Commercial activities were paralyzed yesterday in the commercial cities of Onitsha, Awka environs and the industrial town of Nnewi as bonfires were used to frustrate vehicular movements in the two cities and town by people suspected to be members of the Indigenous People of Biafra, IPOB.
They blocked entrances into the major markets, thus forcing traders and their customers to remain indoors.
Markets in Onitsha,Nnewi and other places were also shut down in solidarity with Kanu whose continued trial was scheduled for yesterday.
But despite the shut down in the South East and the heavy security that was mounted at the Federal High Court in Abuja, yesterday, the Department of State Services, DSS, failed to produce the detained leader of the Indigenous People of Biafra, IPOB, Nnamdi Kanu, for continuation of his trial.
Kanu, who was on June 27, returned to the country after he was reportedly arrested in Kenya, is facing a treasonable felony charge the Federal Government preferred against him.
Trial Justice Binta Nyako had on June 29, remanded him in the custody of the DSS, even as she fixedMonday 26th July to resume hearing on the case.
Also yesterday, Former presidential candidate, Omoyele Sowore was arrested by the police at the Federal High Court, Abuja and later released.
In a related development, a civil society organisation, Amnesty International, has condemned the Nigerian authorities for placing a restriction on the number of journalists that could report the trial of the leader of the IPOB leader.
Lockdown in Onitsha, Nnewi, Awka
The action of the IPOB members in Onitsha and Nnewi was believed to be in connection with the planned appearance of the IPOB leader, Mazi Nnamdi Kanu in an Abuja court yesterday.
Commuters had a hectic day as vehicles heading to Onitsha from Enugu, Awka and the northern parts of the country were forced to stop at the Onitsha toll gate, a distance of about eight kilometers to the main market, while those entering the city from Owerri and the South-South states had to stop at Metallurgical Training Institute, Obosi.
In Awka, many people who wanted to travel to Onitsha were stranded as commercial vehicles stopped taking passengers.
Inside Onitsha, smoke from bonfires on most streets billowed into the skies, scaring people from coming out of their houses in some parts of the cities.
Traders whose shops are along the streets, were forced to close them immediately they noticed the unusual movement on many streets.
A video circulating on social media showed that shops, markets, and offices were locked in Onitsha, while streets were deserted.
In Nnewi, it was gathered that youths suspected to be IPOB members smashed the windshield of cars belonging to motorists who attempted to enter the city.
A trader in Onitsha Main Market, Mr. Lizinus Eze, said: “We heard it yesterday as a rumour that there will be no market today, but this morning we found that people were making bonfires everywhere in the city.
”Nobody has spoken to us about what is happening, but we learned that it is IPOB that is trying to force people to stay at home in solidarity with Nnamdi Kanu who is appearing in court today (yesterday).”
Commercial activities were equally grounded in towns such as Ogidi, Nkpor, Nsugbe, Nkwelke, Ezunaka, Obosi and Oba, Ozubulu, Oraifeite, Nnobi and Akwaukwu, as all the markets in the areas remained shut, while banks and federal government agencies also shut down for business.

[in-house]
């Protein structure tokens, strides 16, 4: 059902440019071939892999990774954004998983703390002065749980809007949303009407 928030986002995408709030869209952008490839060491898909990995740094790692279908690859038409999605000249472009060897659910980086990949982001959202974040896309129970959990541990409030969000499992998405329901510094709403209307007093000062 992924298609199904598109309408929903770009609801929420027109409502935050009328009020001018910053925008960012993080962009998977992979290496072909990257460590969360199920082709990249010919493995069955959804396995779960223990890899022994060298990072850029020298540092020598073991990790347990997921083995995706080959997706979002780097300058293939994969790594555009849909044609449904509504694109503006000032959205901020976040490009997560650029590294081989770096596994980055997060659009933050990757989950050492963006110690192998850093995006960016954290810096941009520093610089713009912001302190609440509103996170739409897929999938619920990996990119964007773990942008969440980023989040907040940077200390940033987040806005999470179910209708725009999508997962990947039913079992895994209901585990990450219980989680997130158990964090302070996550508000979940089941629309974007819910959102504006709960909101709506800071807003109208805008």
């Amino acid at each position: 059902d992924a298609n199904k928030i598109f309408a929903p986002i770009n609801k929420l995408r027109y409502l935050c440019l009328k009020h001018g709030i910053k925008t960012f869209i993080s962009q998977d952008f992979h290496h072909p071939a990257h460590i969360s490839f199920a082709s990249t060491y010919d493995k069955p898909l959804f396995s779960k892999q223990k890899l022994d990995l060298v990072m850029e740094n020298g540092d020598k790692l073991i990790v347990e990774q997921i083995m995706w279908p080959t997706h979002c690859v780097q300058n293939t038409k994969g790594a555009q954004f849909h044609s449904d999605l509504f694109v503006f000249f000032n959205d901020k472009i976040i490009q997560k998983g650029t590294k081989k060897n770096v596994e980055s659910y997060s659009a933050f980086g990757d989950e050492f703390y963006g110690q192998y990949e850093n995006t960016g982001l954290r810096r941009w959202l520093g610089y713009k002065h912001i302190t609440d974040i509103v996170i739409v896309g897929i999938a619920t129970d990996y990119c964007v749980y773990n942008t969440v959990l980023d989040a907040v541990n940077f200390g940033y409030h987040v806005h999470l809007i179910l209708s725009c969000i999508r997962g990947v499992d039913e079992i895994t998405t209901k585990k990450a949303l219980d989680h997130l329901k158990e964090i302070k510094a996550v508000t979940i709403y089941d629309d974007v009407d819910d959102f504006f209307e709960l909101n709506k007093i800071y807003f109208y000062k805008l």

Some of the markets in Onitsha, such as Onitsha Main Market, Ochanja Central Market, Oseokwodu Market, over 27 markets under Bridge Head Markets, Onitsha Medicine Market, popularly known as Ogbo Ogwu Market, Biafra Market Onitsha , New Spare Parts Nkpor, Old Motor Parts Nkpor, Old Motor Spare Parts Obosi, New Tyre Market Nkpor all in Onitsha and its environs, and Nkwo Nnewi Market, Obi Nsoedo Market, Motor Spare Parts Nnewi, Motorcycle Spare Parts Nnewi and Timber Market also in Nnewi were all shut down as the roads in the industrial city were also deserted.
There was, however, no formal directive by the leadership of IPOB for markets and business activities not to open, but Vanguard gathered that the markets in the state shut down in solidarity with the IPOB and its leader, Nnamdi Kanu, over his alleged abduction, rendition and resumed trial in Federal High Court Abuja.
Some Federal Government agencies as Federal Inland Revenue Services, FIRS, National Inland Waterways Authority , NIWA, were under lock, while all the commercial banks in the city shut their premises for business when Vanguard moved around Onitsha, Nnewi and environs.
However, the Police, Army and Naval officials were sighted moving around Onitsha, possibly to ensure there was no break down of law and order.
Some Newspaper despatch officials going to Awka, Nnewi and Ekwulobia in Aguata Local Government Area, were turned back by the Police and Army for their safety.
Anambra State police command was yet to react to the development at press time yesterday, as the state Police Public Relations Officer, PPRO, Mr. Ikenga Tochukwu, said he was still in a meeting when a call was put to him.
DSS fails to produce Kanu in court for trial, cites logistics problem
However, at the resumed proceedings in Kanu’s matter, government lawyer, Mr. Mohammed Abubakar, blamed the inability of the DSS to produce the Defendant in court on what he described as “logistical difficulties”.
Abubakar said he was ready to proceed with the hearing as he informed the court that he brought three witnesses to testify against the Defendant.
He wondered if the matter could go on, considering that the High Court has already commenced its annual vacation.
FG’s lawyer argued that since Justice Nyako was not appointed as a vacation judge, she would need the Fiat (permission) of the Chief Judge to be able to proceed with Kanu’s trial during the vacation period.
On his part, Kanu’s lawyer, Mr. Ifeanyi Ejiofor, queried to know why he was not notified before his client was arraigned before the court upon his arrest and return to the country.
Insisting that such action infringed on his right as a counsel in the matter, Ejiofor also raised the alarm that the life of his client was in danger.
He told the court that he had been unable to have access to his client for the past 10 days, alleging that security agencies had moved him to an unknown destination.